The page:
The first part of this mess is here. SPOILERS for both the book & the movie (which I didn’t finish watching) (it was extremely terrible), and also I assume you know who all the characters are —
First Criticism: Henry Sturges is obviously in love with Abe. This is a completely reasonable reaction for Henry to have, based on the available evidence, but the book makes his deep, unspoken love the soul of the story — there is no other logical explanation for Henry’s blind & savage devotion to Lincoln, and Henry’s blind & savage devotion to Lincoln is the device which powers the plot — and then does absolutely nothing whatever with it. Disappoint.
Second Criticism: In this text, the carnivorous urges of vampires are clearly meant to stand in for the feudal inclinations of the Old World (by which I mean “Europe,” which is the Old World as far as Americans are concerned) — there is, for instance, a mass exodus of vampires to the newborn colonies during the era of the witch-hunt, & this represents the commencement of the American bloodbath with which Abraham Lincoln: Vampire Hunter concerns itself. Also, the novel’s secondary protagonist, Henry Sturges, epitomizes the European gentleman flawlessly in both his irrational, aesthetic love of the arts and his compromised morality (although he is not specifically an aristocrat by birth; it is vampirism that makes a Man of him). Much of the story’s dramatic scenery is built upon Sturges’s choice to dedicate all of his considerable strength to Honest Abe’s homely faith in justice, rather than investing it in the easy, evil power of his fellow vampires. However, Grahame-Smith (the author; sorry) distances himself from any ultimate statement about human, historical, or supernatural evil by making sure that American slavery remains a wholly human enterprise, and in the end the novel itself contradicts its own high-concept premise. Why bother to append “Vampire Hunter” to “Abraham Lincoln” at all, if you aren’t planning to conflate the mawkish myth of romantic, effete vampires who can live forever off the blood of unexciting ordinary people, with the American slaveholders who nourished their own unnatural way of life upon the blood of slaves who had been achingly, systematically dehumanized over centuries — and then use Lincoln’s historical legacy to do violence to both of them? I assumed that Lincoln's vampires would have been characterized as both social and carnal predators who applied their Continental disdain for the peasantry to the incoming cargo of African-American slaves, making of their privileged exsanguinations a physical, action-movie metaphor. But that didn't happen, at all. It was as if Grahame-Smith wanted to avoid offending America's historical racists. The novel had no real thesis beyond, “There were scary vampires… and also: slavery! One of those things actually happened! But which one???” In the end, Abraham Lincoln: Vampire Hunter looked more like a satire than either a proper supernatural adventure or a twisted-history novel, and not even a very elegant one at that.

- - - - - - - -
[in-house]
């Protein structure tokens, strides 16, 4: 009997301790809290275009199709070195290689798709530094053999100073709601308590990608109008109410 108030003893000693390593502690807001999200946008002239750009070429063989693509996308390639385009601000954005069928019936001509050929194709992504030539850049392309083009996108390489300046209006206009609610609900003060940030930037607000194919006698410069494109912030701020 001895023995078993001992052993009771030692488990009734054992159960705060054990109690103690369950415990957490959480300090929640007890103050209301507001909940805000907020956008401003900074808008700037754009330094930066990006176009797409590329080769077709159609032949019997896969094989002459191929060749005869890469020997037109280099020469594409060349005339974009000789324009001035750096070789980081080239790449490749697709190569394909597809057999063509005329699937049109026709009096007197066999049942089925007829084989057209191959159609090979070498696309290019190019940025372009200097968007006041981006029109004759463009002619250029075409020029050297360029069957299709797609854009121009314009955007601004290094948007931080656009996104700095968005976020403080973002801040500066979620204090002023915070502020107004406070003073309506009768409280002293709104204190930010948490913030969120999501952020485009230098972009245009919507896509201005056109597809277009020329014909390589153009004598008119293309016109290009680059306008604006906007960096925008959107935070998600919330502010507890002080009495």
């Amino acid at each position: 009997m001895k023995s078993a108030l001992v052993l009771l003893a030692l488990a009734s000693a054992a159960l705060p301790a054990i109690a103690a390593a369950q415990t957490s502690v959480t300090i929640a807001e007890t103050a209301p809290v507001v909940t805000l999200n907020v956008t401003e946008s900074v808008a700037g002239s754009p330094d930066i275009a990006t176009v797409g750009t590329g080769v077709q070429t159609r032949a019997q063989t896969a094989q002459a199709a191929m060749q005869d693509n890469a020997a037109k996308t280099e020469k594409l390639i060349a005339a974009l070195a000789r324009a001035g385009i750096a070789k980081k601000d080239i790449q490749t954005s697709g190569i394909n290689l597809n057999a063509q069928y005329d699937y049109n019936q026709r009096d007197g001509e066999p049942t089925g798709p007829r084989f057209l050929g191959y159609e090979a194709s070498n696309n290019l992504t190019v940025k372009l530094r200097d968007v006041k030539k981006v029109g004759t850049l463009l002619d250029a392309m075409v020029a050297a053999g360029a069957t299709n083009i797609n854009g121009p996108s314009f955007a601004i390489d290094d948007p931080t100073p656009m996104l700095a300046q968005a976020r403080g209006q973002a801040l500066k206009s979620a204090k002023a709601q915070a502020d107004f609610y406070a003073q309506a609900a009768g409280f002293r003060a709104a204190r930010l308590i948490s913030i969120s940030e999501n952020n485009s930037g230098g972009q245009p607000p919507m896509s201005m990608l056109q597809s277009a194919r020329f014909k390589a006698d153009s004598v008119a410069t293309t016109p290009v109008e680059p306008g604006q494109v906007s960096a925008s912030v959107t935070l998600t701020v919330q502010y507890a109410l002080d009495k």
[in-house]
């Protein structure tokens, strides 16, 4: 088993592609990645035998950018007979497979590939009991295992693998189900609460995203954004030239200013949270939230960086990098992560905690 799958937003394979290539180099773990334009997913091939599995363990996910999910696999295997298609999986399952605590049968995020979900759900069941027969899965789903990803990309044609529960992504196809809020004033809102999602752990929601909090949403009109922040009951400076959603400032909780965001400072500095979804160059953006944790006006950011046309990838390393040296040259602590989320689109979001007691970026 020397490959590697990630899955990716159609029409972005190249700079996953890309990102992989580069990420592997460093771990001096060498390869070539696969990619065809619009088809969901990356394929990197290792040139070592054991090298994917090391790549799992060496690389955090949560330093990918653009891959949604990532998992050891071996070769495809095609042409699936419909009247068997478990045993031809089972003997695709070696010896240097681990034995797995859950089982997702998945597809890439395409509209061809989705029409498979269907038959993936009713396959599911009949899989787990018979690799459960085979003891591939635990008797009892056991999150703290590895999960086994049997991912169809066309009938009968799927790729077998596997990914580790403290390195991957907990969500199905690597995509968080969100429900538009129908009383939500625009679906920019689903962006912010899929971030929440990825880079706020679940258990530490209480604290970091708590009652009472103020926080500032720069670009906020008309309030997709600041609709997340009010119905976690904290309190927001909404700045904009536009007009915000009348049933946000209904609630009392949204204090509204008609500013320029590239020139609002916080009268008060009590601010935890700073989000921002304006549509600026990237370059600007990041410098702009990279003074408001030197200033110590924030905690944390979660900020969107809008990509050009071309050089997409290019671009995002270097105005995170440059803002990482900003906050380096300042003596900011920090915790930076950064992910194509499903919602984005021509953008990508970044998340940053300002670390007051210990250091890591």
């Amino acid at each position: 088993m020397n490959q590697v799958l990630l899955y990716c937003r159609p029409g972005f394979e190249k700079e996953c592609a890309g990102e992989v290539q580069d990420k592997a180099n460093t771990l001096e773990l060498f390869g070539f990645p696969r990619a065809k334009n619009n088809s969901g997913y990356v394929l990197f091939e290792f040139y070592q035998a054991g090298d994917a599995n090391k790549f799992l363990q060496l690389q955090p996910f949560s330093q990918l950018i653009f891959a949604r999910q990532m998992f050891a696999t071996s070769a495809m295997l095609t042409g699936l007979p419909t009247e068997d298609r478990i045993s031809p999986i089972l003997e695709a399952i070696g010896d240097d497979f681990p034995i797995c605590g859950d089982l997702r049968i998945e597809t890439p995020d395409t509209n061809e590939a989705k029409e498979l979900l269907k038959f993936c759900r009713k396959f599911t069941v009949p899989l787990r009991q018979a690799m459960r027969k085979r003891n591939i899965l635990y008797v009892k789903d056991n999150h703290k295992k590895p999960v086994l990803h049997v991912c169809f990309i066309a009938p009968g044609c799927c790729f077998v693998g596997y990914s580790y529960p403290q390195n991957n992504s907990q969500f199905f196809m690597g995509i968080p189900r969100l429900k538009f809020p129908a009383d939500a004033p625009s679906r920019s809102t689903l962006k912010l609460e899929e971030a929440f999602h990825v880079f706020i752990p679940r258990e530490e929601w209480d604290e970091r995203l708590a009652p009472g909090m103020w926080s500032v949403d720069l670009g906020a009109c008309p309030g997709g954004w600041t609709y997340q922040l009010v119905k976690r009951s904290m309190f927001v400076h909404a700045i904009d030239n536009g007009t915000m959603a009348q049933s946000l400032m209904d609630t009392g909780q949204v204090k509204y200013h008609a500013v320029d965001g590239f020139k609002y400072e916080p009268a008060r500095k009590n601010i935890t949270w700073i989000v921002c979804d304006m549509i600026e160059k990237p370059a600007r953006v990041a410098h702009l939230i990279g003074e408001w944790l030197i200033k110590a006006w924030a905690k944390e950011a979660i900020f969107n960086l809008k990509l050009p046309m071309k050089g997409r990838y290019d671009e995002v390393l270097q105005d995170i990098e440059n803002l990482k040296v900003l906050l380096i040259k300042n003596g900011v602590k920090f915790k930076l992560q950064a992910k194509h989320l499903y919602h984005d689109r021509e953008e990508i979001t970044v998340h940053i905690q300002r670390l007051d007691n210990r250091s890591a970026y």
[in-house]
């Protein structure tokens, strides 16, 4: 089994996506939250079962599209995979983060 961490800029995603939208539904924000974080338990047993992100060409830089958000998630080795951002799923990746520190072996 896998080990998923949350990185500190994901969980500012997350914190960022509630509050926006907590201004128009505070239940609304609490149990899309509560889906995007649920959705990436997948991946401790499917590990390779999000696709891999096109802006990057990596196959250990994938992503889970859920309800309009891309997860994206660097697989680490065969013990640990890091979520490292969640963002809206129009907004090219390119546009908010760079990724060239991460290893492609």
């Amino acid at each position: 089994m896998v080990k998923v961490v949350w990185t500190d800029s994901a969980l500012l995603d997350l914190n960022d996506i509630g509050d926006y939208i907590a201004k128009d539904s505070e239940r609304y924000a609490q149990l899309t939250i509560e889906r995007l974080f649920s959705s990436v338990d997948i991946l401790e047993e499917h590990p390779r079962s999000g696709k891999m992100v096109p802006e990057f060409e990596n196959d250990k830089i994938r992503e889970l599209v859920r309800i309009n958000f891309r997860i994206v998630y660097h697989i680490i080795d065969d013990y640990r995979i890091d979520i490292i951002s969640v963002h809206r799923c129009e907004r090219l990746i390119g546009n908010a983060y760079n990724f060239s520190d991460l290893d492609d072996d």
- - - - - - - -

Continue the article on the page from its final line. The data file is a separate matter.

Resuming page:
Third Criticism: Vampires are closely aligned with homosexuality — example: Edgar Allen Poe (who is himself attached to an annoying-but-invisible vampire companion), in one of his sad and pointless expository appearances, regales Abe with the story of Elizabeth Báthory, a murderous lesbian (perhaps) sadist and pedigreed vampire from Hungary — but then, except for a single grisly scene in which two vampires are depicted obscenely nursing blood from the breast of a black female slave, the entire question of sexuality re: vampirism (its oldest usage, certainly) is ignored. See also Criticism #1.
Fourth Criticism: MLK is turned into a vampire at the end of the book, for absolutely no visible fucking reason. It would’ve been quite painful, if the book had been of any consequence at all. Also I find the existence of, say, the Stormfront website, to defy even the hypothetical suggestion that Martin Luther King, Jr. still walks among us. Even for three seconds in a bad novel.
Fifth Criticism: The worst movie, with the worst acting, that I have ever seen in my entire life. One of the characters was Abe’s best black childhood friend, whom he clearly obviously had. The character was played by Anthony Mackie, which is nice, but he was the worst and the most pointless addition to an already overstuffed cast that you can possibly imagine. Very bad acting, also, I don’t know if I mentioned that. I shut the thing off when, during one of the interminable and badly-choreographed action sequences, one guy hit another guy in the head with a real, living horse (a CGI horse, in fact) (but you know what I mean).
On the other hand, the novel itself was most memorably characterized by the engaging and youthful voice of its third-party narrator, and near the end of the story Grahame-Smith began to prove himself a pretty excellent historical anecdotalist. Maybe next time he can just write a regular history book (for teenagers) and see how that turns out?
Abraham Lincoln: Vampire Hunter Novel: D+
Abraham Lincoln: Vampire Hunter Movie: F-